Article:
PHOENIX (AP) — Prosecutors are encouraging an adjudicator to endorse a solicitation to remove a Phoenix driving school proprietor to Iraq on charges that he took an interest in the killings of two cops almost 15 years prior in the Iraqi city of Fallujah as the head of an al-Qaida bunch.
They said the proof given by Iraqi specialists fulfills the guideline for an American appointed authority to affirm a removal demand for Ali Yousif Ahmed Al-Nouri, an Iraqi local who went to the United States as an evacuee in 2009 and turned into a U.S. resident in 2015. Investigators said observers saw Ahmed at the location of the 2006 killings and that someone else who professed to have been important for the al-Qaida bunch had ensnared Ahmed in the two passings.
Legal advisors for Ahmed asked the appointed authority in a recording Friday to dismiss Iraq’s removal demand, saying his safeguard group hasn’t had the option to sufficiently research the claims due to the closure of worldwide travel during the pandemic. They likewise said Ahmed’s removal isn’t permitted under a U.S.- Iraq deal arrangement that bars removals for offenses that are political in nature.
Ahmed, whose extradition hearing in Phoenix has been scheduled for May 25, has denied involvement in the killings and being a member of a terror group.
His attorneys said the violence and turmoil in Iraq traumatized Ahmed and prompted him to flee to Syria, where he lived in a refugee camp for three years before moving to the United States. Authorities said Ahmed spent time in a Syrian prison, though they couldn’t determine what landed him behind bars.
Defense attorneys say Ahmed volunteered in Phoenix’s refugee community and worked as a military cultural adviser, traveling to bases in other states to help personnel as they prepared to deploy to the Middle East to fight the Islamic State. He bought a home in Surprise on the northwestern edge of metro Phoenix and operated the driving school serving largely Middle Eastern immigrants.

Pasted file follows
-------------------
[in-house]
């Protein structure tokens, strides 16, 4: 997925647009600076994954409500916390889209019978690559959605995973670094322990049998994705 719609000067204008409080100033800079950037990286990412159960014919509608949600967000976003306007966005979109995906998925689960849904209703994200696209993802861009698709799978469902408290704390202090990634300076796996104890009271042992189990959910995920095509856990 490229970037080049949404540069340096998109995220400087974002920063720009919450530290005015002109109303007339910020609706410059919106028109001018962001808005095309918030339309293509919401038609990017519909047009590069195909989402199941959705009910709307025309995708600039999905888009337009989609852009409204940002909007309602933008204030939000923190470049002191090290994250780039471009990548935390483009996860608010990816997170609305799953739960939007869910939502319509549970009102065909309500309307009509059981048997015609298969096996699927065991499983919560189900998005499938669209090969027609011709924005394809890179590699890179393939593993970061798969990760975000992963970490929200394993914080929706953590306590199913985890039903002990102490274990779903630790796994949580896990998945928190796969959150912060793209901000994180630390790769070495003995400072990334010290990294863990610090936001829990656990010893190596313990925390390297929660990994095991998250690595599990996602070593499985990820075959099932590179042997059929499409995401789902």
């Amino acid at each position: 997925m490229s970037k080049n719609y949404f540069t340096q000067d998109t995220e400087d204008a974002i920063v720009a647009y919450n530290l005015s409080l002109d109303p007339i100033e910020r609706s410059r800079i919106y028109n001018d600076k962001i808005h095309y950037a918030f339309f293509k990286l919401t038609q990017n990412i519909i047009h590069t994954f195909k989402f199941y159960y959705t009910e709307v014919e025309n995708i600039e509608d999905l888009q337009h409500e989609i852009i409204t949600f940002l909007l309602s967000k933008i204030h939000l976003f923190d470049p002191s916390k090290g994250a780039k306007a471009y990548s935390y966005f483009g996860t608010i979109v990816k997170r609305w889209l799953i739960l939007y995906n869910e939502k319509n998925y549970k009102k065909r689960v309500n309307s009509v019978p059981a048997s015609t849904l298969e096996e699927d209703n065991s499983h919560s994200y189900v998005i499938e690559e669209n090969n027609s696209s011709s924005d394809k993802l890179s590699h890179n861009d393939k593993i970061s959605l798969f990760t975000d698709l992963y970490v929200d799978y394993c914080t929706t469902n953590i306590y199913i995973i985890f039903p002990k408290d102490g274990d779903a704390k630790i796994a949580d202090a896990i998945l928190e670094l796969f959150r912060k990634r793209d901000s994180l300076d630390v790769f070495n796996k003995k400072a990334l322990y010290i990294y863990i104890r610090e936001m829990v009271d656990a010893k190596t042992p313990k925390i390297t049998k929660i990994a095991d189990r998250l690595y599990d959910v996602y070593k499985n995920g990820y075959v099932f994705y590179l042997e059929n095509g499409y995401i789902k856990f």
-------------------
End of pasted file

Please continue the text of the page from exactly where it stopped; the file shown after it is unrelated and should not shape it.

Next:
In both attacks on the two Fallujah officers, armed men who were wearing masks jumped out of cars, fired on the officers and fled.
In the first shooting, an attacker held a gun to a witness’ head in June 2006, while another attacker who started to fire on a police officer experienced a malfunction with his gun. Another attacker then killed police Lt. Issam Ahmed Hussein. The witness later identified Ahmed, who wasn’t wearing a mask, as the group’s leader, according to court records.
Four months later, Iraqi authorities say Ahmed and other men fatally shot Officer Khalid Ibrahim Mohammad as the officer was sitting outside a store. Witnesses told authorities that they recognized Ahmed, whose mask had fallen off, as one of the assailants, according to court records.
Prosecutors say the American court’s role in the extradition is limited to determining whether there is evidence of probable cause to support each charge. They say ultimately the decision on whether to send Ahmed to Iraqi will be up U.S. Secretary of State Antony Blinken’s office. Under the rules of the extradition proceeding, prosecutors said Ahmed’s ability to put on evidence is limited, noting he can’t attempt to establish an alibi or present a defense, according to court records.
Defense attorneys have disputed that Ahmed has been charged with crimes in Iraq. Instead, they said their client is the target of an arrest warrant in which he’s wanted for questioning by an Iraqi investigative court, which functions more like police and prosecutors than a trial court.
Prosecutors said Ahmed’s arrest warrant shows he is wanted for prosecution in Iraq for violations of a law barring premeditated murder. A State Department official said in court records that the United States has regularly extradited fugitives wanted in other countries, even though they haven’t yet been formally charged.
Shortly after Ahmed’s January 2020 arrest, one of his lawyers said the case emerged from information provided by informants who had “everything to gain by delivering the Trump administration a supposed ‘terrorist refugee’ in an election year.” His lawyer also said there has never been a successful extradition of anyone to Iraq in the more than 80 years that the extradition treaty between the United States and Iraq has been in place.